Law & Principles

Trent England | July 3, 2014

What we celebrate today

Trent England

Most nations have an independence day, usually commemorating a military victory or legal action. America’s Independence Day, marking the anniversary of July 4, 1776, is different.

After all, our nation did not win independence militarily until 1781 and legally, by the Treaty of Paris, until 1783. The War for Independence began in April 1775. And while the Continental Congress did assert independence in 1776, they did it on July 2nd, not the 4th.

A better name for today’s holiday would be “Declaration of Independence Day.” What we celebrate is not might, but right. Today we remember the ideas that motivated our fight for independence—ideas that are true whether or not kings or armies or politicians recognize them or not.

The ideas set forth in the Declaration of Independence are the bedrock beneath the Constitution and our constitutional form of representative government.

On the 150th anniversary of the Declaration of Independence, Calvin Coolidge defended these ideas against “Progressives” who claimed they could take America beyond them.

About the Declaration there is a finality that is exceedingly restful. It is often asserted that the world has made a great deal of progress since 1776, that we have had new thoughts and new experiences which have given us a great advance over the people of that day, and that we may therefore very well discard their conclusions for something more modern. But that reasoning can not be applied to this great charter. If all men are created equal, that is final. If they are endowed with inalienable rights, that is final. If governments derive their just powers from the consent of the governed, that is final.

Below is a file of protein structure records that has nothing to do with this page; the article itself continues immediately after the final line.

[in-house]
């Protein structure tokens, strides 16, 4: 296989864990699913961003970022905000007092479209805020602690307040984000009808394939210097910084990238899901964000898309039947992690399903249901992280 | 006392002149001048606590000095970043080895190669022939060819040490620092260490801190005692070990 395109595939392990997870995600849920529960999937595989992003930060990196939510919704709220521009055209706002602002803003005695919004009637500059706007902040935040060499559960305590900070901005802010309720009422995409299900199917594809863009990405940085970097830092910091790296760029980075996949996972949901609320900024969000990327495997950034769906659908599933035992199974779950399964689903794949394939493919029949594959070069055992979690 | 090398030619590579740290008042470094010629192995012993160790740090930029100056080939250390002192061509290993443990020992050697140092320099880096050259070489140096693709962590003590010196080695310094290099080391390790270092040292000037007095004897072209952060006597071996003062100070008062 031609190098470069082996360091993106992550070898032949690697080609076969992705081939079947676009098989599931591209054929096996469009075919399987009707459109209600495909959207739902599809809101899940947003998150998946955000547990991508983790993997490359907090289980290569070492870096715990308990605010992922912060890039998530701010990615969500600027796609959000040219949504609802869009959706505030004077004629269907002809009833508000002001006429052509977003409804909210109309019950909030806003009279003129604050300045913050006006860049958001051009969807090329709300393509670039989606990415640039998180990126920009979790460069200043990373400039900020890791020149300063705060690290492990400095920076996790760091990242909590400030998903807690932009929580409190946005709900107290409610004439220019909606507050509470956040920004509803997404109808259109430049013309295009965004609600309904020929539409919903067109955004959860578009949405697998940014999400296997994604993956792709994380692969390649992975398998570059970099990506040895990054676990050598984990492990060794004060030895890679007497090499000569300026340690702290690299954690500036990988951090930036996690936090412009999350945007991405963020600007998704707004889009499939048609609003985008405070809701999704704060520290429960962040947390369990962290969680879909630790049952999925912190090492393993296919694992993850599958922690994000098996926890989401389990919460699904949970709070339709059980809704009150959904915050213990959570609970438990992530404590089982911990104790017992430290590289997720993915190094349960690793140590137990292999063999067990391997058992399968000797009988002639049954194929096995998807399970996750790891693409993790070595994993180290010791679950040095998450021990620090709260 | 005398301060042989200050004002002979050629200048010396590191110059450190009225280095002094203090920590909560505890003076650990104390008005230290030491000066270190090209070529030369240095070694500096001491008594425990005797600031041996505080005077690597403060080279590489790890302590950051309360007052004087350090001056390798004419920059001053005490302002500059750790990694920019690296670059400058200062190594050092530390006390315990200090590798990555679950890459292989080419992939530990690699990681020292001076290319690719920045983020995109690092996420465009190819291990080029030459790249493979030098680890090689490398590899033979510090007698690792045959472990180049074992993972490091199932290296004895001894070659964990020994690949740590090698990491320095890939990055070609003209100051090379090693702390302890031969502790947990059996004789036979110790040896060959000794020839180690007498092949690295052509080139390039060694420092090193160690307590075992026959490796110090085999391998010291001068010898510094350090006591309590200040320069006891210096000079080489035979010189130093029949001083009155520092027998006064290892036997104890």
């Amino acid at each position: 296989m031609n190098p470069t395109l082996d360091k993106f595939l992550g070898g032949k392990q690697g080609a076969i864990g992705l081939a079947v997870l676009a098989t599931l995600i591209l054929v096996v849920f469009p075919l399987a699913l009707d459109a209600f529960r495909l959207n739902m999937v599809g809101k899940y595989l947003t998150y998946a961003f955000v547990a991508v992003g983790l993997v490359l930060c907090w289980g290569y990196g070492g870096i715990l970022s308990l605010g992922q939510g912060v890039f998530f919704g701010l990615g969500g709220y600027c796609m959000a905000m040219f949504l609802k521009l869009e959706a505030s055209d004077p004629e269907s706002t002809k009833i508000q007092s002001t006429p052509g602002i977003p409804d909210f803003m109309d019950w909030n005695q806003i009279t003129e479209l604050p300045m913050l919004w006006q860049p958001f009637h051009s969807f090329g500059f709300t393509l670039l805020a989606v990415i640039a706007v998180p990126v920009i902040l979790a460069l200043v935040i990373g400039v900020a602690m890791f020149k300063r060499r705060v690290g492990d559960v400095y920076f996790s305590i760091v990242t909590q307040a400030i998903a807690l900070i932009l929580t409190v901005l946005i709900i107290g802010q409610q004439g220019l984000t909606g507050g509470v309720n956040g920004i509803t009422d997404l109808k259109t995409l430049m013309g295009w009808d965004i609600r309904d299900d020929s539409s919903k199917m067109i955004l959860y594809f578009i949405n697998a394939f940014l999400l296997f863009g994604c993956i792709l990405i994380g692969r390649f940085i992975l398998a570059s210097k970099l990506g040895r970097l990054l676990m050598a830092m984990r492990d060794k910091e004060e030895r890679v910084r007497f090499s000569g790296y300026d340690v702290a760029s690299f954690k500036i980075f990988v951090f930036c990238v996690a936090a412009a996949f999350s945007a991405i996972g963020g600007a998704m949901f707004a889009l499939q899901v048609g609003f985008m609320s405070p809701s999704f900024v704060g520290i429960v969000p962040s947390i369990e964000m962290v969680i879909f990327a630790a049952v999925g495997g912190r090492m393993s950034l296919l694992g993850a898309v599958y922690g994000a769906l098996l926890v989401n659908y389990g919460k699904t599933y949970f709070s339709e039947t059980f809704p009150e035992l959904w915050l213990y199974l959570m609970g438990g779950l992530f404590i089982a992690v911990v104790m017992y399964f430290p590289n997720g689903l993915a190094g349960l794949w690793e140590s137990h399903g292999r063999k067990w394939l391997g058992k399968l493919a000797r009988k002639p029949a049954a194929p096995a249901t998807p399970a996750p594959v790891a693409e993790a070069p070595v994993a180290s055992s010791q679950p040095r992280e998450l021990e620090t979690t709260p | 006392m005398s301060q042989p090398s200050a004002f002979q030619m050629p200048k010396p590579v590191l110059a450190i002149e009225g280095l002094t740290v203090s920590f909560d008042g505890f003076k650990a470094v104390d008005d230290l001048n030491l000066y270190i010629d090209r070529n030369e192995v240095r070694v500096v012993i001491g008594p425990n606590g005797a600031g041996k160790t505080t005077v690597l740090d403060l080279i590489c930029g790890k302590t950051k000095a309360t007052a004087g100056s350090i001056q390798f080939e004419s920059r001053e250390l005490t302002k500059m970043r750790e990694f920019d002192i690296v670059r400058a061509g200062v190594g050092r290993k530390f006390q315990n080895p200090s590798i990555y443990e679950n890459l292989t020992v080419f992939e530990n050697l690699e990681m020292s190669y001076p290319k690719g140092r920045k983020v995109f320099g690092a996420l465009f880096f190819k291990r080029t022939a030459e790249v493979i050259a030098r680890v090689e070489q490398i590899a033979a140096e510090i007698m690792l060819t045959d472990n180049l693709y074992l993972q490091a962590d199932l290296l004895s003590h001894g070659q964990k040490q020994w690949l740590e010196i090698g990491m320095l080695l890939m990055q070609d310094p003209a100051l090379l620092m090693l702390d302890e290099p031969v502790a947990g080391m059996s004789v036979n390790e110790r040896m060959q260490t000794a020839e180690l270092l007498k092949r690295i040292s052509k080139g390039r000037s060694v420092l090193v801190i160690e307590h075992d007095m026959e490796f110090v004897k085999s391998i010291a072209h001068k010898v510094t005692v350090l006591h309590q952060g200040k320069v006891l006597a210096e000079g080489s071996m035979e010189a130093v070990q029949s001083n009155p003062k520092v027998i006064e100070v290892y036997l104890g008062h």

President Coolidge put government in its place relative to these ideas, pointing out that “Governments do not make ideals, but ideals make governments.”

What does this mean? The responsibility is not with politicians, but with “We the People” to preserve and perpetuate these ideas. “The people have to bear their own responsibilities. There is no method by which that burden can be shifted to the government.”

Happy Declaration of Independence Day!

Trent England David and Ann Brown Distinguished Fellow

Trent England

David and Ann Brown Distinguished Fellow

Trent England is the David and Ann Brown Distinguished Fellow at the Oklahoma Council of Public Affairs, where he previously served as executive vice president. He is also the founder and executive director of Save Our States, which educates Americans about the importance of the Electoral College. England is a producer of the feature-length documentary “Safeguard: An Electoral College Story.” He has appeared three times on Fox & Friends and is a frequent guest on media programs from coast to coast. He is the author of Why We Must Defend the Electoral College and a contributor to The Heritage Guide to the Constitution and One Nation Under Arrest: How Crazy Laws, Rogue Prosecutors, and Activist Judges Threaten Your Liberty. His writing has also appeared in the Wall Street Journal, USA Today, Washington Times, Hillsdale College's Imprimis speech digest, and other publications. Trent formerly hosted morning drive-time radio in Oklahoma City and has filled for various radio hosts including Ben Shapiro. A former legal policy analyst at The Heritage Foundation, he holds a law degree from The George Mason University School of Law and a bachelor of arts in government from Claremont McKenna College.

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